February brings with it Valentine’s Day – the holiday designated to celebrating romantic love.
When I was a child, Valentine’s Day meant swapping cards and heart-shaped candies with my classmates. These “Sweethearts” were stamped with subtle sayings like “Marry me” and “Be mine.” My personal theory was that these “candies” were made in the very same factory that made the chalk we used on the blackboard. They tasted horrible, but I would have eaten my weight in them just to ensure that at the end of the day, I would end up with a handful.
I remember picking through these chalky monstrosities to find just the right heart to give to a girl I had a crush on. I found the perfect one – “True love.” We exchanged our cards with the candies sealed inside, and I excitedly opened the card she had given me, only to be heart-broken and embarrassed when I saw what it said – “Let’s read.” I tried to convince myself that it was some secret code, but if it was, it remains a mystery to this day. At the advanced age of 11, I was sure I would never love again.
And so it was that I grew up, as many of you did, with an awkward, adolescent impression of what love was: flowers, jewelry, and John Cusack holding a boom-box high above his head while it blared “In Your Eyes” outside of his love interest’s window.
As I grew older, I experienced joy in life and faced the challenges that we all commonly face – the birth of younger relatives, marriage, the loss of family and friends, people sacrificing all for others. My view of what love was began to grow and change. These life events helped me recognize and appreciate that there are types of love other than just romantic love; types of love that in some ways are stronger and deeper.
The word I believe encompasses these expressions of true love best would be the Greek word agape, which embraces a universal, unconditional love that transcends any selfishness and is expressed regardless of circumstances. Agape is shown through helping your fellow man with no thought of reward and shows a generosity of spirit. It may include an unselfish, empathetic joy that something good has happened, or might happen, to another person. It also may include making painful choices for yourself for the benefit of another.
Expressions of these kinds of agape love – sometimes in the midst of great suffering – have at times brought tears to my eyes, and continue to provide me with the inspiration to face life’s challenges and pursue my work. My career path has led me through places most would not think of as loving environments: prisons, crisis facilities, probation offices, homeless shelters, mental health facilities. Yet, it is in these places that I have witnessed some of the most touching expressions of true love.
I have seen:
• Women expressing true love for their children by escaping with them from their abusers with nothing but the clothes on their backs, realizing their children would be in danger if they did not take action.
• Parents calling the police with tears in their eyes to have their child arrested, knowing their child would die if they did not get help for an addiction.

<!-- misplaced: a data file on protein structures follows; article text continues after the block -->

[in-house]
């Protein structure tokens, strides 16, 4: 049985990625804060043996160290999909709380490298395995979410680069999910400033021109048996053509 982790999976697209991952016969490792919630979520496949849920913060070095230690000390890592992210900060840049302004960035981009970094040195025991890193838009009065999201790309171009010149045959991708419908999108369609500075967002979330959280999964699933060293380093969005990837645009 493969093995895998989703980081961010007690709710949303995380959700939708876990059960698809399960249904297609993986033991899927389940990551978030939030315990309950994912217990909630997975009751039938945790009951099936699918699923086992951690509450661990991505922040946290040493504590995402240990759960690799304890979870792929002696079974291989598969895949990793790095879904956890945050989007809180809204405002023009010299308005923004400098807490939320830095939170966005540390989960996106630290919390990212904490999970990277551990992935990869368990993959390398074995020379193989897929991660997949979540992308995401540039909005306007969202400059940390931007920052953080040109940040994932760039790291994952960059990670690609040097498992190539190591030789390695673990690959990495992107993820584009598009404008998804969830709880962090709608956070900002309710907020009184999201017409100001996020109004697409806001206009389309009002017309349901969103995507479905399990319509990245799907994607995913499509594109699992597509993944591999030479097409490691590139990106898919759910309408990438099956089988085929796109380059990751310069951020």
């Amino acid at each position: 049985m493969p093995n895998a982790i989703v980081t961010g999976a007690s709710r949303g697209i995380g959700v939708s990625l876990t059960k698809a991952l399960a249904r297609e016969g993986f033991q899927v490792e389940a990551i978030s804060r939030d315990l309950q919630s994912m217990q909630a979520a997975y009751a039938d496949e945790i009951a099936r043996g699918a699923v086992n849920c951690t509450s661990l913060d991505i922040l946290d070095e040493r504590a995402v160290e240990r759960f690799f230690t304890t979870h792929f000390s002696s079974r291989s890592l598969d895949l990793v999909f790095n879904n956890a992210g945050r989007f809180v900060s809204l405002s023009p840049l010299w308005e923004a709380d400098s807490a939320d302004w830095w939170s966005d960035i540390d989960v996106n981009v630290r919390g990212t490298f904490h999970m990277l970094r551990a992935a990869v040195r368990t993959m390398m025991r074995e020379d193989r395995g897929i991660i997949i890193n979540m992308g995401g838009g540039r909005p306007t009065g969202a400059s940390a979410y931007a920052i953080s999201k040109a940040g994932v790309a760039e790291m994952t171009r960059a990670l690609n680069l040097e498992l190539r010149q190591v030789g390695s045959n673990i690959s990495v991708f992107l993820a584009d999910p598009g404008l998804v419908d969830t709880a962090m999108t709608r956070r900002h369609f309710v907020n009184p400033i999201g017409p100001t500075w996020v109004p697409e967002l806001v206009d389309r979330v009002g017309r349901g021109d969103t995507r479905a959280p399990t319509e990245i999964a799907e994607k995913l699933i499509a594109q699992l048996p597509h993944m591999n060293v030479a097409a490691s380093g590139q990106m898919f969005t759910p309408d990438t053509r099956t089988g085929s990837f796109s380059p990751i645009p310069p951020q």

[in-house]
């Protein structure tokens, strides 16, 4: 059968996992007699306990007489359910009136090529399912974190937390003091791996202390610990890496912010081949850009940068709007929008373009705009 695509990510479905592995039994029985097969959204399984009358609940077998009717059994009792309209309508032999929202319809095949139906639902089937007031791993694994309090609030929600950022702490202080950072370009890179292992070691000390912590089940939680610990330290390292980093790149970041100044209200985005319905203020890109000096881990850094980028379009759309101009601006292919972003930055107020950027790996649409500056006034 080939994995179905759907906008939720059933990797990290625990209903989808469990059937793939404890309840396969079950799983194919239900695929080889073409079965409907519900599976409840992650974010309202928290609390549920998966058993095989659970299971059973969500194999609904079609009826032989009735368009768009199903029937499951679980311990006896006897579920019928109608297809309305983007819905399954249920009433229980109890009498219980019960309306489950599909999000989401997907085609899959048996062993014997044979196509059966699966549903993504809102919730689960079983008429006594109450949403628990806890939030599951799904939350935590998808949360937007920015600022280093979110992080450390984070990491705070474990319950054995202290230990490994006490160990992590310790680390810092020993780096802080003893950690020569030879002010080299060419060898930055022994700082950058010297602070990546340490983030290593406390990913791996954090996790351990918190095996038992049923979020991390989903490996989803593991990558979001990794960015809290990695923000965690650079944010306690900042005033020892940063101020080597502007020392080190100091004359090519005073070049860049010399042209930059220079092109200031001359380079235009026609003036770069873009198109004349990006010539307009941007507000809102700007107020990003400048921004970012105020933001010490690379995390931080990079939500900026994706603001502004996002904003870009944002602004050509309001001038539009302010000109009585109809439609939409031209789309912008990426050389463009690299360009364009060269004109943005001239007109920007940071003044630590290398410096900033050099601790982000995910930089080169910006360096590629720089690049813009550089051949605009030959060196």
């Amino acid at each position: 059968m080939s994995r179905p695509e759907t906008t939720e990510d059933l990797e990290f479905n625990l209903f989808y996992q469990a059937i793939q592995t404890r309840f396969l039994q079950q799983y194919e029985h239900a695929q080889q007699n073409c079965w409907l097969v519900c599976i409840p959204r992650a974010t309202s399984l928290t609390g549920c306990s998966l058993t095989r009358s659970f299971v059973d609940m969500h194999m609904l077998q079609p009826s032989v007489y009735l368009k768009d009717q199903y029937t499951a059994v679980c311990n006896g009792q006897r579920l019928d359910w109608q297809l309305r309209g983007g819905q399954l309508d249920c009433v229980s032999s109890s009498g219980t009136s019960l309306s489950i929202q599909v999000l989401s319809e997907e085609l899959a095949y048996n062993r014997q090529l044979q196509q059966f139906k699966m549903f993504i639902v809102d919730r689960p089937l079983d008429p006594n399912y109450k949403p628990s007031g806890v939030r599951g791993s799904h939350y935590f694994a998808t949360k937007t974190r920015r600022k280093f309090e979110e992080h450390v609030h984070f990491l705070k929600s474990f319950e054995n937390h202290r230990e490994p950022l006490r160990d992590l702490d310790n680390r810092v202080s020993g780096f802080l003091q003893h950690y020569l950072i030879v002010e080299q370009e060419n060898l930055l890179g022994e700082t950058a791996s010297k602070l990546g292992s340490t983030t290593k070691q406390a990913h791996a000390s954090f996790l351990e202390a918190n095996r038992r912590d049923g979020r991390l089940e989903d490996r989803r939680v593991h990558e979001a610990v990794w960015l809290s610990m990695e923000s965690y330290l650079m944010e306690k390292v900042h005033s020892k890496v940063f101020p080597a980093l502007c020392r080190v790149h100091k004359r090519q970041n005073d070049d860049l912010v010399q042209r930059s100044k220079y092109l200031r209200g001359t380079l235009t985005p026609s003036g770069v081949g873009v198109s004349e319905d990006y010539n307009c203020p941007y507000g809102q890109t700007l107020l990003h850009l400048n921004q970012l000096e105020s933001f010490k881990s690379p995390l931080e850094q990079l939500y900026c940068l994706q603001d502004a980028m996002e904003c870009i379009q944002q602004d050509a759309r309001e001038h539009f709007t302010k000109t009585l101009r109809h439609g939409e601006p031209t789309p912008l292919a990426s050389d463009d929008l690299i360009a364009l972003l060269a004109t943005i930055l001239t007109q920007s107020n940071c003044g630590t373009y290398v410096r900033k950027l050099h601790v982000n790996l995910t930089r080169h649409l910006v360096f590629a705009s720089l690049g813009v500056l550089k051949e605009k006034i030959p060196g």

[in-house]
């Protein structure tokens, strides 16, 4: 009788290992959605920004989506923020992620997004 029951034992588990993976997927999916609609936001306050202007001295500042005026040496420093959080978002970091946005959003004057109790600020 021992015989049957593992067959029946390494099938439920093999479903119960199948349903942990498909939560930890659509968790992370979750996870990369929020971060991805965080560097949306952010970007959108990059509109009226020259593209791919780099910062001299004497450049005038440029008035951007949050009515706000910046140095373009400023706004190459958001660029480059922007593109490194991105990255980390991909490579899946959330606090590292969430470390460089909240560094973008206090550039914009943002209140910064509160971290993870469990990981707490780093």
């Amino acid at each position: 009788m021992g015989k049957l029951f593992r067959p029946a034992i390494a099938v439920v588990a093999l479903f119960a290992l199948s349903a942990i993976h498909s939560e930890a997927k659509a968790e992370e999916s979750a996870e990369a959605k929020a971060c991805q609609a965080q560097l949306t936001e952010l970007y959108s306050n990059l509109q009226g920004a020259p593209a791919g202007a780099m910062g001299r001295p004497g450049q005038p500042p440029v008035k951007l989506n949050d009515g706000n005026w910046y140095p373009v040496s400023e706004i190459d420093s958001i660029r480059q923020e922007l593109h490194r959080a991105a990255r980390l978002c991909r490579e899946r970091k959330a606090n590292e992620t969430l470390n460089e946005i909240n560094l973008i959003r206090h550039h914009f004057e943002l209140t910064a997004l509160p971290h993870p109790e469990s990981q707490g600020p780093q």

• Men and women – some old enough to be my grandparents – fearlessly entering correctional facilities, showing unconditional love by teaching and mentoring men and women that others had cast aside.
• A Gold Star father’s eyes shining with love as he placed a challenge coin bearing his son’s image into my palm, proudly describing the good works now being done for others in his son’s honor.
• A young lady lovingly looking at her little dog, weeping tears of gratitude when she found out her dog could stay with her and would not have to stay behind with her abuser to be tortured or killed.
• People who have experienced abuse, grief, war, depression, and homelessness inspiring and helping others by forming support groups, letting them know what it is like to feel included, to feel that they belong, and to feel that they are part of a community where they are known and accepted … and loved.
Author Marianne Williamson said “Love is what we were born with. Fear is what we learned here.” This past Christmas, my 3-year-old niece (who has yet to learn fear) was worried that I was the only one at a family get-together who didn’t receive a gift. I had told her it was because I was on “the naughty list,” but this didn’t seem to be a satisfactory answer. A few minutes later, I could see the wheels turning in her head. She grabbed one of the presents she had just received, walked over to me and said, “Here, you can have one of mine since you didn’t get one.” What an awesome expression of the love for others with which we are all born.
So, I’ve come to believe that love is not necessarily about romantic gifts, jewelry, and grandiose public expressions, but is revealed in actions, sometimes never known to others, that nourish and keep our hearts and the hearts of others happy and full. I believe this true love is innate and always around, waiting to be appreciated and acknowledged. This love can be seen in our lives and in the lives of others, as long as we are willing to keep our hearts open to recognizing it, letting it inspire us, and expressing it through what we do.
Just, please … don’t do it with heart-shaped chalk.
by Jim Womack
Jim is the executive director of Family Support Services of Amarillo, a private non-profit agency that serves more than 25,000 area residents each year. He earned bachelor’s and master’s degrees from West Texas A&M University. He currently serves on the Texas Council on Family Violence Board of Directors in Austin. He is a founding board member and Vice-Chair of the Randall County Prisoner Re-Entry and Education Program. He also serves on the Amarillo Continuum of Care Board, Panhandle Area Health Education Center Advisory Committee, has served on many other boards and advisory committees, and volunteers for many non-profit causes.